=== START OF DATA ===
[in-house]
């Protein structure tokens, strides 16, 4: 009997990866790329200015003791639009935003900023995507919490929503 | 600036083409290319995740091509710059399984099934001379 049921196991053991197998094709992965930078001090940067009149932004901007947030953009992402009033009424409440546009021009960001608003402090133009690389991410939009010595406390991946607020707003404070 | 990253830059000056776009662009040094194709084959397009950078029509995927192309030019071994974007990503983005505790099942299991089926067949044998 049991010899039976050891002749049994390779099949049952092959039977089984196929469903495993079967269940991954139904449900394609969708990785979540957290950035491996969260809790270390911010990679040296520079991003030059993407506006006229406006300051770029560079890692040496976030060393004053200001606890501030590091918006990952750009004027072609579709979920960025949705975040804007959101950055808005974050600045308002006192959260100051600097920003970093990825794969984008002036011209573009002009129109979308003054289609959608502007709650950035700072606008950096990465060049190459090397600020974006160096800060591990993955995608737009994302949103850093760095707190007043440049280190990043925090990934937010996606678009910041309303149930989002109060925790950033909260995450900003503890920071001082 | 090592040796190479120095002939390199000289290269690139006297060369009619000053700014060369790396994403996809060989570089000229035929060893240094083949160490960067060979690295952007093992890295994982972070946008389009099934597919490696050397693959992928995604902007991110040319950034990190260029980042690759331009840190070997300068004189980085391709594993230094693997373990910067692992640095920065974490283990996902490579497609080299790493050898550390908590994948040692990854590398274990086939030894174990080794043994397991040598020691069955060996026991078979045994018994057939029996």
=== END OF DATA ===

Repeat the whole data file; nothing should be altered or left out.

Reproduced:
[in-house]
């Protein structure tokens, strides 16, 4: 009997990866790329200015003791639009935003900023995507919490929503 | 600036083409290319995740091509710059399984099934001379 049921196991053991197998094709992965930078001090940067009149932004901007947030953009992402009033009424409440546009021009960001608003402090133009690389991410939009010595406390991946607020707003404070 | 990253830059000056776009662009040094194709084959397009950078029509995927192309030019071994974007990503983005505790099942299991089926067949044998 049991010899039976050891002749049994390779099949049952092959039977089984196929469903495993079967269940991954139904449900394609969708990785979540957290950035491996969260809790270390911010990679040296520079991003030059993407506006006229406006300051770029560079890692040496976030060393004053200001606890501030590091918006990952750009004027072609579709979920960025949705975040804007959101950055808005974050600045308002006192959260100051600097920003970093990825794969984008002036011209573009002009129109979308003054289609959608502007709650950035700072606008950096990465060049190459090397600020974006160096800060591990993955995608737009994302949103850093760095707190007043440049280190990043925090990934937010996606678009910041309303149930989002109060925790950033909260995450900003503890920071001082 | 090592040796190479120095002939390199000289290269690139006297060369009619000053700014060369790396994403996809060989570089000229035929060893240094083949160490960067060979690295952007093992890295994982972070946008389009099934597919490696050397693959992928995604902007991110040319950034990190260029980042690759331009840190070997300068004189980085391709594993230094693997373990910067692992640095920065974490283990996902490579497609080299790493050898550390908590994948040692990854590398274990086939030894174990080794043994397991040598020691069955060996026991078979045994018994057939029996």